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Practice Planning Tips for 2016 and Beyond

Oct 29th 2015
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As you wipe off the dust from the most recent audit and tax work and look toward next year, it's important to take time to plan for your firm's future, as well as 2016.

It is hard to balance it all, but just like most small businesses, you need to use this time to put items in place that will secure your firm's growth for years to come, as well as help you into the coming year.

As such, I have put together some useful tips that should aid you as you plan for next year and beyond.

Put Your Goals in Writing

Where do you want to see your firm go in 2016? What are your goals for the next five years? You can't create a roadmap for your firm without knowing where you want to go. It may deviate, but don't use that as an excuse to prevent you from putting your current goals down in writing.

Goals should be SMART â€“ Specific, Measurable, Attainable, Realistic, and Timely. Don't just write down what revenue number you want. Include what blend of services this will include. Plan for how many staff you need to support this. Develop a method to measure your goals. And, above all else, show how these goals tie to the vision and current culture of your business. Be realistic with your goals and be true to the type of firm you are.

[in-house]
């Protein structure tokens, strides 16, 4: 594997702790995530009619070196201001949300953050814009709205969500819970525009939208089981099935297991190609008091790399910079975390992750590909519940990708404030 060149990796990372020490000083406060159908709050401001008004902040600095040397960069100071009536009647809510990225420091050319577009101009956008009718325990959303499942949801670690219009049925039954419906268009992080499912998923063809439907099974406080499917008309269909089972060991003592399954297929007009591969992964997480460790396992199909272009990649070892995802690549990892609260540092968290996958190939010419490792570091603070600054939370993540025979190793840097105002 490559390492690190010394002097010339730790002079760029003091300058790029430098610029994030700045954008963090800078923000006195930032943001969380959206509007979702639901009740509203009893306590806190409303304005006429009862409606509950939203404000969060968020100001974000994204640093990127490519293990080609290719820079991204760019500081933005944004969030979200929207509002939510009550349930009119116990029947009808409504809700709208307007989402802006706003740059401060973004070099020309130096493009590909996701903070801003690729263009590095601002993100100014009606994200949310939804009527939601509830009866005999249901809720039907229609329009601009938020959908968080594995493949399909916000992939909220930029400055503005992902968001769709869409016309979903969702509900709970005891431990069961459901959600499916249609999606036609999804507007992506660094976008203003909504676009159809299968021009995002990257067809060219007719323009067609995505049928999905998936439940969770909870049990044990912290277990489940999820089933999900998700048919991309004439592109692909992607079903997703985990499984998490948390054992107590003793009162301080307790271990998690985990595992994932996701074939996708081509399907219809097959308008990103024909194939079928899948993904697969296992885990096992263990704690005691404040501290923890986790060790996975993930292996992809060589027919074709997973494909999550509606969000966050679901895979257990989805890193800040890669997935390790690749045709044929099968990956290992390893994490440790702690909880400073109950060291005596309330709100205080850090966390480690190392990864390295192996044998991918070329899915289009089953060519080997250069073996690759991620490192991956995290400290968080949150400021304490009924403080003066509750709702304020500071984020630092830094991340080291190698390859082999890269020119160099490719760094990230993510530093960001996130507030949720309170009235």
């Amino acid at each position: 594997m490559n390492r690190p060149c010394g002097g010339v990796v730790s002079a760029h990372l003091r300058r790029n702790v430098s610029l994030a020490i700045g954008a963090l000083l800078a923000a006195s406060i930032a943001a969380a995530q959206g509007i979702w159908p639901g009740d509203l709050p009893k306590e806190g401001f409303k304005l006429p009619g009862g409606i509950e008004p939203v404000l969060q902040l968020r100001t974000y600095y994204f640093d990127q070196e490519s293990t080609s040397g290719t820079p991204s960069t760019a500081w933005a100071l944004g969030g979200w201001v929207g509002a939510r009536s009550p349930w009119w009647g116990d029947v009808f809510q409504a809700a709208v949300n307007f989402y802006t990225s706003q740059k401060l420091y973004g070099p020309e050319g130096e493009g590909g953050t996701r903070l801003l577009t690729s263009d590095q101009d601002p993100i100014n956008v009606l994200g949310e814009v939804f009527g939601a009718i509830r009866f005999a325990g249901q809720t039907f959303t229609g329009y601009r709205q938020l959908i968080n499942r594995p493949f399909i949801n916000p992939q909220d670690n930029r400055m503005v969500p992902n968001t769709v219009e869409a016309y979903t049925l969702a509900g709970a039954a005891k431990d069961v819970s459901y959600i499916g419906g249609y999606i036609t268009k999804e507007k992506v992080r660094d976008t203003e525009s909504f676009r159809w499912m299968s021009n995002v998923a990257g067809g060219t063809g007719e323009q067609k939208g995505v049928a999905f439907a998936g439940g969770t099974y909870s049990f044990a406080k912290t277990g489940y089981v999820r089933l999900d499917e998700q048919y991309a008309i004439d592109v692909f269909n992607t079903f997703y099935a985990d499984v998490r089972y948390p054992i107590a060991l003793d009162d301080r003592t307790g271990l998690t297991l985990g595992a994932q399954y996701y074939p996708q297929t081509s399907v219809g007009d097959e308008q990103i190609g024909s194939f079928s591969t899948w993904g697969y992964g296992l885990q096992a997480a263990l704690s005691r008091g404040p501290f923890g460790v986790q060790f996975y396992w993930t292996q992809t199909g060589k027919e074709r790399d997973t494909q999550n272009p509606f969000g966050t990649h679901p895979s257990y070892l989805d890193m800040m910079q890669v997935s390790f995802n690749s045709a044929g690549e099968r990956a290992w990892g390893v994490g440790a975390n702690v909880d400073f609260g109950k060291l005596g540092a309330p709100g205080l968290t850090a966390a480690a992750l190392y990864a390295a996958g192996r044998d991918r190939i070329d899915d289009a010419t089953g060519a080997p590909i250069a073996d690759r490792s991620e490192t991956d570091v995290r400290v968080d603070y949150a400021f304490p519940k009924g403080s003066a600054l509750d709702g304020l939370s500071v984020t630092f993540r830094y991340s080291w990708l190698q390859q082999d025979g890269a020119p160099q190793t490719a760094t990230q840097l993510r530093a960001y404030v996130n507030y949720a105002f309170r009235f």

Plan for Developing Your People

As a service-based business, our people are our biggest asset. It's unfortunate we can't add them to the balance sheet, right? Accounting firms deliver similar products, but it is how we do that which differentiates us from others. As a leader, you need to be planning how you want to develop your staff in the coming year. I suggest putting together a training plan.

Some experts say you should focus on developing people to their strengths and ignore their weaknesses. I partially agree with this. The majority of a staff person's training should be focused on their strengths â€“ as long as this is in line with the goals of the firm. But, you also need to include consistent training to all staff. Make sure you are covering the areas of technical accounting updates, soft-skills development, and technology training.

And please, do me a favor and make sure this training is engaging for your employees. We've all sat through those boring CPE classes and haven't gotten much out of it. Stop investing in training with the only return being that you attained a few more hours of CPE.

Streamline Your Processes

Focus on what you can be doing in your firm to make the business operate better. It's time to sit down with your team and talk about what went wrong last year. What is the average time that it takes for your staff to collect all the documents you need from your clients? Do you have bottlenecks in your processes?

The more you streamline, the more you can provide better customer service to your clients – and you might get a bit more sleep during busy season.

How can you streamline your processes? Technology is a huge part of this. Task a team member to investigate new technologies that might make your firm run more smoothly. This is a great project for younger staff members who understand technology but aren't at the point where they are managing your projects yet. But, hold them accountable and have them present their findings back to leadership.